I’m a firm believer that Canadians spend way too much money on vehicles, as evidenced by the auto industry’s record sales every year. How many families have two brand-new leased or financed vehicles sitting in their driveway?
The Engen strategy for saving big money is to drive our paid-off vehicles for at least another five years before we even think about purchasing a new one. That will save us $10,000 per year, an amount that will be saved towards our early retirement fund.
The key to managing all of this is budgeting and planned spending – something we’ve been mastering for the past decade and still find tremendous value in each year.
Investment earnings from our portfolio of stocks
Our RRSP portfolio has grown large enough (at ~$250,000) that market changes rather than personal contributions is now the biggest driver of performance.
You see, while our high savings rate is important, that mattered much more in the early years of investing. A 10% return on $10,000 is only $1,000, but a 10% return on $250,000 is $25,000. That kind of compounding starts to make a big difference once your portfolio reaches six-figures or more.
And, while many investors like to focus on the amount of dividends a portfolio can generate, the way I look at it I’m still in the accumulation phase of my investing journey and so I’m most interested in the total returns from my portfolio. After all, if I were a dividend investor I’d be re-investing those dividends anyway, not spending them.
With my one-ticket investing solution (Vanguard’s VEQT), my portfolio is automatically rebalanced and requires no maintenance from me besides adding new money from time to time.
It was a good decision to leave my day job in the public sector at the end of 2019. Wages had stagnated for years and the situation in post-secondary is far worse now thanks to the pandemic.
It was fortuitous that I started this blog back in 2010. Since then, through a combination of hard work and luck, I managed to earn more than $500,000 (before expenses) through advertising, freelance writing, and fee-only financial planning.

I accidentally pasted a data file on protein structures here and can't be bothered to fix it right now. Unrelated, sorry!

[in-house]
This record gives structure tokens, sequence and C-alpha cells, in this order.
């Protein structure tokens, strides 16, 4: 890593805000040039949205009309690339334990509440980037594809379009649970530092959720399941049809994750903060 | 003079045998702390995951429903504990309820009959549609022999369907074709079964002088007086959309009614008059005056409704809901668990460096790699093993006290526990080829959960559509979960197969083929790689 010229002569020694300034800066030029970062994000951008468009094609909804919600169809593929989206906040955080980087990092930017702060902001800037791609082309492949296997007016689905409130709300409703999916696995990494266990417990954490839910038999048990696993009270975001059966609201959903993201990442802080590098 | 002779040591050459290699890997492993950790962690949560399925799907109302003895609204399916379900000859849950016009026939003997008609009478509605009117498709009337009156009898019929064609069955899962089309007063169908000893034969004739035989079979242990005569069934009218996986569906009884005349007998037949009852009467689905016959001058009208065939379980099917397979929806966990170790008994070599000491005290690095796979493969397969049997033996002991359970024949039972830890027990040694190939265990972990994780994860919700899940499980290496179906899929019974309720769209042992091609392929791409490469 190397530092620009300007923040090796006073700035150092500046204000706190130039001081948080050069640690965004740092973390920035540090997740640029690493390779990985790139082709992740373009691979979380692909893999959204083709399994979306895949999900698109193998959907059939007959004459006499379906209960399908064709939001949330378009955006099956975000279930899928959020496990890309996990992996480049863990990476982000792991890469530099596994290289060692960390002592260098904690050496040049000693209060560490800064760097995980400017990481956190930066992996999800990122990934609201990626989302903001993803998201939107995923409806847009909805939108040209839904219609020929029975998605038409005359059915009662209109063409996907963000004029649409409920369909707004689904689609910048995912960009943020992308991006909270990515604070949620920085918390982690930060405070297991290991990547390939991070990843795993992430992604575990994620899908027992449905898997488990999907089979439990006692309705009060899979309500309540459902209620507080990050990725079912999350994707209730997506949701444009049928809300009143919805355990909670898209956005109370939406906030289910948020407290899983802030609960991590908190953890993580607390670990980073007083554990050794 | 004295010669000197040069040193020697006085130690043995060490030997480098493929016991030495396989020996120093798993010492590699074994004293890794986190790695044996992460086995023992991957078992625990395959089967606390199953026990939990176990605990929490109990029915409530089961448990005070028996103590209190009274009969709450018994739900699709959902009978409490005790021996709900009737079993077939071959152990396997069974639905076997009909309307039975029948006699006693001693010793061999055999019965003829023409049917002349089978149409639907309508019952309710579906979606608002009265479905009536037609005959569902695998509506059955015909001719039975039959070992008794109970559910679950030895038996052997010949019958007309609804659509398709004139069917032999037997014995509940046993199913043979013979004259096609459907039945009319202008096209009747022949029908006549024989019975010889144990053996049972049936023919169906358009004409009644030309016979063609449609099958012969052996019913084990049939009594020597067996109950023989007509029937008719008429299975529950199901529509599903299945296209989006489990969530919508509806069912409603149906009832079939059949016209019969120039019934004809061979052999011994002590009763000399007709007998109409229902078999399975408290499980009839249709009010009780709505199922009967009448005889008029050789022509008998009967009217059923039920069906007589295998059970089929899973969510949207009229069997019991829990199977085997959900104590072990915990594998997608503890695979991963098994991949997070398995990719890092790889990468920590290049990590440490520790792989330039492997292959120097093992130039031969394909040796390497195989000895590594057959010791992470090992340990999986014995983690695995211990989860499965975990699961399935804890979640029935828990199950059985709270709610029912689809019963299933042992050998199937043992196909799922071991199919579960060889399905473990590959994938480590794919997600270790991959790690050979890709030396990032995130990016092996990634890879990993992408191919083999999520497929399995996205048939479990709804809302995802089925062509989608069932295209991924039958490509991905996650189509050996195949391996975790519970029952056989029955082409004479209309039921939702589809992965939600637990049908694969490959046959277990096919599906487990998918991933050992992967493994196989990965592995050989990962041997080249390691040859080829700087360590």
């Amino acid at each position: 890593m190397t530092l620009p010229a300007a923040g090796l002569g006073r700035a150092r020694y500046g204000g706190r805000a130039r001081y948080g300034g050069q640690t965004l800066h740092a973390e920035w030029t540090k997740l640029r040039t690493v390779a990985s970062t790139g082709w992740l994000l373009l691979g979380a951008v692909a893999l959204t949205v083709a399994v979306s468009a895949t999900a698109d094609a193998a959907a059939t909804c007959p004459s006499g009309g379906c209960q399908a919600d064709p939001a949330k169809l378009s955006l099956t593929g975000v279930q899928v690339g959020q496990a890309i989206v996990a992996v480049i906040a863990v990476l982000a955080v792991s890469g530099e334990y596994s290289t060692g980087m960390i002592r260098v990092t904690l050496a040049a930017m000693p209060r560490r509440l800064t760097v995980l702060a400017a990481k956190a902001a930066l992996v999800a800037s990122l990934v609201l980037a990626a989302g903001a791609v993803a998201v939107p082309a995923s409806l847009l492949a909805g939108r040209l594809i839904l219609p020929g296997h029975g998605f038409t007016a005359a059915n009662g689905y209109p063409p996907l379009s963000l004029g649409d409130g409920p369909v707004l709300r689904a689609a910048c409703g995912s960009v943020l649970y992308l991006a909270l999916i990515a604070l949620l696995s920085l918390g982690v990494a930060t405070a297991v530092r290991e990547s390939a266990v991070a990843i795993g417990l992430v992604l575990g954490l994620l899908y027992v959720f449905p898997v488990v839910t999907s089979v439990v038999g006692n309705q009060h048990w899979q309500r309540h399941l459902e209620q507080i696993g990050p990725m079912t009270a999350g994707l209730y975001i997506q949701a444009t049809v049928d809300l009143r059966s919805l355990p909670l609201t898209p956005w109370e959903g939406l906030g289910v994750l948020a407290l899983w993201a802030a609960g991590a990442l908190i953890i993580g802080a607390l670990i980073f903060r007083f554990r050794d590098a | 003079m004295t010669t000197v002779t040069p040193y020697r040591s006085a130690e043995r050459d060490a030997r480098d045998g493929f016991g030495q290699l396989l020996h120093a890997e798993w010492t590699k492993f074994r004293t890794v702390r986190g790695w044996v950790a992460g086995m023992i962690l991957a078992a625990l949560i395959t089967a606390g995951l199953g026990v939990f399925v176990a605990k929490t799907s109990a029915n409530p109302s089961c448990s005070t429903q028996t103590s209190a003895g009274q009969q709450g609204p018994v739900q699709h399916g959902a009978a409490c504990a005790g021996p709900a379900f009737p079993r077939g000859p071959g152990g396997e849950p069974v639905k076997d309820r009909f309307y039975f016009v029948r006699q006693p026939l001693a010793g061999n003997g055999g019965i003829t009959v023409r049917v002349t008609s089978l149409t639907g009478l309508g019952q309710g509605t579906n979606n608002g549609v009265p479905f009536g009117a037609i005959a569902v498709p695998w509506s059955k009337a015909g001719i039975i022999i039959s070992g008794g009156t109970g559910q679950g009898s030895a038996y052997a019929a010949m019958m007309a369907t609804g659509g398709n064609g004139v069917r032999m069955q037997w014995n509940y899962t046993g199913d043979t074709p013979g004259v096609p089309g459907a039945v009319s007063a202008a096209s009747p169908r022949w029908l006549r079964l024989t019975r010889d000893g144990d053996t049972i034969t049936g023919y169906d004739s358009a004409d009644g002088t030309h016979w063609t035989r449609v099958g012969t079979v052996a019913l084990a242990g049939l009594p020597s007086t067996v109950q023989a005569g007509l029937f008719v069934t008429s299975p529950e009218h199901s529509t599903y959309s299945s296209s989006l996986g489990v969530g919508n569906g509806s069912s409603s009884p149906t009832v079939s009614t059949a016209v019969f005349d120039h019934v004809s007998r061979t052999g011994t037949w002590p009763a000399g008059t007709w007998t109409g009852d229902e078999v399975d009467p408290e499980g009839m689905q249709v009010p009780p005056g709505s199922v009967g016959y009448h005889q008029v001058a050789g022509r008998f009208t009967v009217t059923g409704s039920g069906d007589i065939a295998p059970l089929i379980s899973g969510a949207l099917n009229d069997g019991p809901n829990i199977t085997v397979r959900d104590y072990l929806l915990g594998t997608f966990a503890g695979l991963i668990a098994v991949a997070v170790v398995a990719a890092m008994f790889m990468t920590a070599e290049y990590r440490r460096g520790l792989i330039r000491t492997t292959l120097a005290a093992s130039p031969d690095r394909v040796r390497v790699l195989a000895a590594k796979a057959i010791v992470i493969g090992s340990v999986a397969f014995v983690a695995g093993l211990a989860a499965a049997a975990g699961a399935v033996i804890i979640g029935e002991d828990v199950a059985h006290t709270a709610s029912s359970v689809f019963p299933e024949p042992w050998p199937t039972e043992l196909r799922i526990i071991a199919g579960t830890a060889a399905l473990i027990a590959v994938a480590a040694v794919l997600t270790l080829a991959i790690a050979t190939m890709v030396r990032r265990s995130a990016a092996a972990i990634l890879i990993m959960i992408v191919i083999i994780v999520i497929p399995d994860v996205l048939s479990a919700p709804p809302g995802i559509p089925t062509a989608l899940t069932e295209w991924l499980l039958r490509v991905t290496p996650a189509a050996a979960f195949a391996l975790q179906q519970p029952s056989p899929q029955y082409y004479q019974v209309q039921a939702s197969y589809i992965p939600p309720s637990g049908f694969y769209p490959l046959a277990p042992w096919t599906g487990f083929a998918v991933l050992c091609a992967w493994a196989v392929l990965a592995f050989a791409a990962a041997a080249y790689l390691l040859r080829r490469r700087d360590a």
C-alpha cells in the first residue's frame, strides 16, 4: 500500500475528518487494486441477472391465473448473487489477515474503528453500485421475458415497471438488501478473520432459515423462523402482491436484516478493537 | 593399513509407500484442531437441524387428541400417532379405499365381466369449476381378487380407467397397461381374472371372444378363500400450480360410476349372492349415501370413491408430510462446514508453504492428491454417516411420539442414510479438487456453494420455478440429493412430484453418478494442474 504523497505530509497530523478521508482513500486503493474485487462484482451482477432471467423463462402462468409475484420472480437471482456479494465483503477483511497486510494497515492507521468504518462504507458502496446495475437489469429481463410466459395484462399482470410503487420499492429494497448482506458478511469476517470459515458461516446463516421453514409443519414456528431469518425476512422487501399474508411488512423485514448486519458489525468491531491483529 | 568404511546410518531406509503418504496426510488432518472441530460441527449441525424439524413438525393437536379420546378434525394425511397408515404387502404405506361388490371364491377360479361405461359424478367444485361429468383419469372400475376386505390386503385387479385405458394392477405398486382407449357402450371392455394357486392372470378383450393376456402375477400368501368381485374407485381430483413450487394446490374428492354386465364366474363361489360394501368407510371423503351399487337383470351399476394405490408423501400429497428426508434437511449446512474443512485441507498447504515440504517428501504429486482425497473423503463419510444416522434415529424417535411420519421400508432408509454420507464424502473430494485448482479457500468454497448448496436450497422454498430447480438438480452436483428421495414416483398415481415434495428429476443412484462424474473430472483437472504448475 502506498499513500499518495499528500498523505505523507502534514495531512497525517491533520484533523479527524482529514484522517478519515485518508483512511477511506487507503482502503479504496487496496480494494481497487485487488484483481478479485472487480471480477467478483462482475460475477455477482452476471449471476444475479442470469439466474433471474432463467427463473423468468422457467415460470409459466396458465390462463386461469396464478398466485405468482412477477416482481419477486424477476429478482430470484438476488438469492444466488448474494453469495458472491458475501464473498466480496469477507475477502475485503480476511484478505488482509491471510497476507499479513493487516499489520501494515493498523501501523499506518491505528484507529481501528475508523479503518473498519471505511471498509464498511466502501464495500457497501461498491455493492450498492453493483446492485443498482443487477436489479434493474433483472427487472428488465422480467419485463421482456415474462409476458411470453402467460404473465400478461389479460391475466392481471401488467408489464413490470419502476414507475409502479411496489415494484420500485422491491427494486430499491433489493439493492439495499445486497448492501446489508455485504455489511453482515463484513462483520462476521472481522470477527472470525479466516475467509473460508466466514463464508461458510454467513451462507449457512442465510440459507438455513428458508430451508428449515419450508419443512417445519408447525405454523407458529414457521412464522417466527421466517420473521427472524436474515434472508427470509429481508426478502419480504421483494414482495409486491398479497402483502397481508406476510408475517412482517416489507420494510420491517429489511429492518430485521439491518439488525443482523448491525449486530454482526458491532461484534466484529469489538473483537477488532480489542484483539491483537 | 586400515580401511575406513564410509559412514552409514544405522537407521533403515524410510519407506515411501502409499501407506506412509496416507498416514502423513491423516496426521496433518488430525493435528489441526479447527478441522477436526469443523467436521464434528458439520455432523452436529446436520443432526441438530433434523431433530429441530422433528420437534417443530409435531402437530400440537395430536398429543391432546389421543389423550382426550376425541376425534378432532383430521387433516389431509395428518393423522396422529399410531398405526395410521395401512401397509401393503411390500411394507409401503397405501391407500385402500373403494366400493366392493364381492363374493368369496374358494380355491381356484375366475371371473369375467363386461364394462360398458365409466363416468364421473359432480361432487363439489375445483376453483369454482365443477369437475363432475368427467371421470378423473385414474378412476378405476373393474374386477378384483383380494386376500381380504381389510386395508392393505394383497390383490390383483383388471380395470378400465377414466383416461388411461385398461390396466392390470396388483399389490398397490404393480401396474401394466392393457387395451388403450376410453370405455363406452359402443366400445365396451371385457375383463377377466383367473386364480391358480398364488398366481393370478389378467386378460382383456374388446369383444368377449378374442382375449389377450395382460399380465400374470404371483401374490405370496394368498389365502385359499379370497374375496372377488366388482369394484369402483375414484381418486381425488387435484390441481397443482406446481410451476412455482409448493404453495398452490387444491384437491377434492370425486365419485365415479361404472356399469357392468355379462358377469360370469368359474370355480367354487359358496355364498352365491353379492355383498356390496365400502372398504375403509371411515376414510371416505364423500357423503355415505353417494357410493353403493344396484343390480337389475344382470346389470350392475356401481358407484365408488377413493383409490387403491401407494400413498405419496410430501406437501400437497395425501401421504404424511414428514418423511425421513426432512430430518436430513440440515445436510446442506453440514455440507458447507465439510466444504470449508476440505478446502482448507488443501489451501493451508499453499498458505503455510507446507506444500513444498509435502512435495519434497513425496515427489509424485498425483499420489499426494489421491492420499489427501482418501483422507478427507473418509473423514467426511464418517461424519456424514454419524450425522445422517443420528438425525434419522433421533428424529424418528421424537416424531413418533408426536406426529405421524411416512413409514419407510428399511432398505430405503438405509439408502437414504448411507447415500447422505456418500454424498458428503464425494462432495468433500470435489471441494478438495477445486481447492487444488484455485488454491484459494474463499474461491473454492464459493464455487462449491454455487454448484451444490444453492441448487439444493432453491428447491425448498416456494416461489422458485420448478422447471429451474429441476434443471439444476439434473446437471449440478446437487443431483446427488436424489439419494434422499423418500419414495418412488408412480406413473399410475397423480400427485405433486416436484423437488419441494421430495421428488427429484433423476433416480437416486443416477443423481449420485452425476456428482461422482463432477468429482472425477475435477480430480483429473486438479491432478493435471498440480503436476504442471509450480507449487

Not all of that went back into our household finances, mind you, but we did withdraw an extra $3,000 or so every month to help accelerate our savings goals.
That side hustle has now turned into a full-time career for me and my wife, and we managed to double the business revenue in 2020.
We also found other ways to increase our income each year; earning credit card rewards on our spending, and selling unused items on Facebook and Kijiji.
Increasing income has been the number one difference maker in our household finances over the last 10 years. This hasn’t come from big bonuses or big jumps in salary. In fact, we were a single-salary household and I had never earned six-figures in a year.
Instead, I’ve hustled and found the right opportunities to turn my passion into a full-time business venture. I hope to instil the same entrepreneurial mindset into our kids as they get older.
As we look to the year ahead we’ll continue to focus on these five pillars that have laid the foundation for financial success.
It’s these building blocks, stacked slow and steady, year after year, that help us reach such lofty ambitions as having a million-dollar net worth by age 41, and becoming financially free by age 45. They allow us to spend freely on things we care about, and save big on things we don’t.
More than anything, they’re the financial values we share as a household, a compass to guide us through life’s milestones and to our destination.
Next year we’ll be that much closer to it. Until then.